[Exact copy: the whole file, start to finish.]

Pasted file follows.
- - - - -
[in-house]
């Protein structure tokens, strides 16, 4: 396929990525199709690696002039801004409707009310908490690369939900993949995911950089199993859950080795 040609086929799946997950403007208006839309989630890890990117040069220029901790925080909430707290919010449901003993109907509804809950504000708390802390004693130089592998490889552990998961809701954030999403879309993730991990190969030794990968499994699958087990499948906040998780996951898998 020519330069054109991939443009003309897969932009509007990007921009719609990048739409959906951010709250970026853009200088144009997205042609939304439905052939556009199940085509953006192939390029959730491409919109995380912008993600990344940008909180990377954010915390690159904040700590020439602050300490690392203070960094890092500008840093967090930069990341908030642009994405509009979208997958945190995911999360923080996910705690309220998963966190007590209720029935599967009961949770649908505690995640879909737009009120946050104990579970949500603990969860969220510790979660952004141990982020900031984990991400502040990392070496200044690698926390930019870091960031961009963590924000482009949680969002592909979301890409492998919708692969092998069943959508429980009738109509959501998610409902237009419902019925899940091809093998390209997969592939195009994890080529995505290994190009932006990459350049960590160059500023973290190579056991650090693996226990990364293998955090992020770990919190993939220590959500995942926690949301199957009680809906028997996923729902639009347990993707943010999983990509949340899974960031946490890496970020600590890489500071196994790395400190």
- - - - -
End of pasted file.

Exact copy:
[in-house]
């Protein structure tokens, strides 16, 4: 396929990525199709690696002039801004409707009310908490690369939900993949995911950089199993859950080795 040609086929799946997950403007208006839309989630890890990117040069220029901790925080909430707290919010449901003993109907509804809950504000708390802390004693130089592998490889552990998961809701954030999403879309993730991990190969030794990968499994699958087990499948906040998780996951898998 020519330069054109991939443009003309897969932009509007990007921009719609990048739409959906951010709250970026853009200088144009997205042609939304439905052939556009199940085509953006192939390029959730491409919109995380912008993600990344940008909180990377954010915390690159904040700590020439602050300490690392203070960094890092500008840093967090930069990341908030642009994405509009979208997958945190995911999360923080996910705690309220998963966190007590209720029935599967009961949770649908505690995640879909737009009120946050104990579970949500603990969860969220510790979660952004141990982020900031984990991400502040990392070496200044690698926390930019870091960031961009963590924000482009949680969002592909979301890409492998919708692969092998069943959508429980009738109509959501998610409902237009419902019925899940091809093998390209997969592939195009994890080529995505290994190009932006990459350049960590160059500023973290190579056991650090693996226990990364293998955090992020770990919190993939220590959500995942926690949301199957009680809906028997996923729902639009347990993707943010999983990509949340899974960031946490890496970020600590890489500071196994790395400190």